On the other side of the CBD, husband-and-wife team Allison Vines-Rushing and Slade Rushing offer their three-course prix fixe deal at MiLa for $20. Grounded in Louisiana and Mississippi cuisine, the pair brings a lighter touch to this traditionally heavy fare.

“Since opening, we have found things that work best with the special,” Allison says. The menu features two choices for each of the three courses. “We always have a choice of a soup or salad for the first course, and we usually feature rice pudding as one of the desserts.” The soup changes seasonally and revolves around what is available from Lujele Farms in Mount Hermon, La., from which they source much of their produce. Recently it was a butternut squash version dressed up with chunks of blue crab, chips of shiitake mushrooms and a drizzle of spiced crème fraiche.

Entrées will usually include a choice of meat or fish. A dish of braised veal cheeks was the perfect fit during a recent cold snap. The richness of the demi-glace and accompanying winter vegetables, including turnips and purple hull peas, made it a decadent up-sell on comfort food. The fish dish featured filo-crusted redfish on a bed of Israeli couscous and sautéed kale. “With the fish dishes it’s always nice to have a little texture, especially with fish where we can’t keep the skin on, like redfish,” Allison says. A dash of lobster broth accentuated the seafood’s flavor.

Though it isn’t stated on the menu, MiLa offers vegetarian options for the main course if diners request it. “We always accommodate that,” Allison says.
Another item that typically stays on the prix fixe menu is the excellent rice pudding. “We do ours a bit differently,” she says. “For a lot of rice puddings, chefs will cook their rice start to finish in the dairy only, which is a little too viscous for that and doesn’t cook that rice through. So we cook ours in water and then cook it in custard. It makes it into a two-step process but the results are better.”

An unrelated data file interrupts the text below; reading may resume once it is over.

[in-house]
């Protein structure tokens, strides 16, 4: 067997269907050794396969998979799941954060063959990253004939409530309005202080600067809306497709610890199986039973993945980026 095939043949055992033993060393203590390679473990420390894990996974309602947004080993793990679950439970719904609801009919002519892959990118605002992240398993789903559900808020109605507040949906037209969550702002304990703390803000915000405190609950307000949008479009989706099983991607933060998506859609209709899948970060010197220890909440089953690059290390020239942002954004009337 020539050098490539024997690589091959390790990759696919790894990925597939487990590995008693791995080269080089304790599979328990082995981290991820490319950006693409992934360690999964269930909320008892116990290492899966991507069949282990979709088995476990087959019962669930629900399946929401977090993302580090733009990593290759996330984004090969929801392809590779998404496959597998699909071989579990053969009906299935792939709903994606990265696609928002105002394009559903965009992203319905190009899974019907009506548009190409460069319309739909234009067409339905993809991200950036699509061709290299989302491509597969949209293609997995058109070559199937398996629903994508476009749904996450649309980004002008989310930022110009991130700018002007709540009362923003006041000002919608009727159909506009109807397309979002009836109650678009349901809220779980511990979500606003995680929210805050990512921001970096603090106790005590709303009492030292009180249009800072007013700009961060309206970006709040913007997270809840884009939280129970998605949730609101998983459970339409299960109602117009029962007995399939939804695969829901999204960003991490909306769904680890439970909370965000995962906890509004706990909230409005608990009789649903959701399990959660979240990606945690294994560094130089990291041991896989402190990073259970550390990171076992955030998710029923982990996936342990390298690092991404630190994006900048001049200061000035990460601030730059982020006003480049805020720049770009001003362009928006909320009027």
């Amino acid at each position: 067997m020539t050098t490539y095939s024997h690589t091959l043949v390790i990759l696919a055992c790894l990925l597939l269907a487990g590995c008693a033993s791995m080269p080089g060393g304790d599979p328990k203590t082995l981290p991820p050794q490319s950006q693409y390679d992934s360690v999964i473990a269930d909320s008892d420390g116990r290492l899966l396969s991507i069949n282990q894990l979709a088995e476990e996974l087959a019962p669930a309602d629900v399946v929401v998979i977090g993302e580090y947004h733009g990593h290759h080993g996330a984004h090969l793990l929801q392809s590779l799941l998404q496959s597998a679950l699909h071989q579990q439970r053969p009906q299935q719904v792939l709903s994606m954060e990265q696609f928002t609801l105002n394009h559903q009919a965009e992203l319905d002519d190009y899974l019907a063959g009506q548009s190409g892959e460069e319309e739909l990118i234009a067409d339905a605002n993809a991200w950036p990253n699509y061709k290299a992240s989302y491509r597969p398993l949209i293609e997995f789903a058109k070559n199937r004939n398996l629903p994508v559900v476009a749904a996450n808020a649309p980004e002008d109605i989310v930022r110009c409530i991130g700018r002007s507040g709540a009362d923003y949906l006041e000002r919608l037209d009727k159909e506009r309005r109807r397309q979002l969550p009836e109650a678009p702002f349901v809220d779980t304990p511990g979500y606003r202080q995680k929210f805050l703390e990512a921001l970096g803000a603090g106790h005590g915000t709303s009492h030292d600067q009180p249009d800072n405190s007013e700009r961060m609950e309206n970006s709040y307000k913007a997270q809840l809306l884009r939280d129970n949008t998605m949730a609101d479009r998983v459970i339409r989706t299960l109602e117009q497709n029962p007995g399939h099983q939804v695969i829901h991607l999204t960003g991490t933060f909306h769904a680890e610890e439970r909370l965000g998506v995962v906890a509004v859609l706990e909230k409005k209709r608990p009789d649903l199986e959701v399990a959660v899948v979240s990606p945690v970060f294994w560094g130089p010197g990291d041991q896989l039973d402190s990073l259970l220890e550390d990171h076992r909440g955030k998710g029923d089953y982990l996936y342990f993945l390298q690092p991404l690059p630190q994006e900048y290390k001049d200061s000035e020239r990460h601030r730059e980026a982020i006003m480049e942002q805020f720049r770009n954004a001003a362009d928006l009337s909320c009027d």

MiLa’s kitchen also recognizes that lunch in the CBD isn’t always a leisurely affair, so service comfortably accommodates a one-hour time slot. “That way people can get back to work, although they’re welcome to take as long as they want, of course,” Allison says.

Though the restaurant is housed in a hotel near the outer edge of the CBD, a boom in redevelopment is finally taking off and could help reinvigorate this quieter stretch of the downtown area. “I think pretty soon this will be a neighborhood that people are going to spend more time in,” Allison says. “Especially encouraging is that people are moving in to live down here, and we’ve got the Rouses now to kind of anchor a livable neighborhood. All in all, it has been really positive for us.”

Other fine-dining deals around town include the famous Jazz Brunch at Commander’s Palace starting at $29, though prices quickly jump into the mid-$30s from there. An often-overlooked “Light Lunch” at Bayona (Saturdays only) offers three small plates for $25, and Coquette offers a three-course lunch deal for $20 from Wednesdays through Saturdays.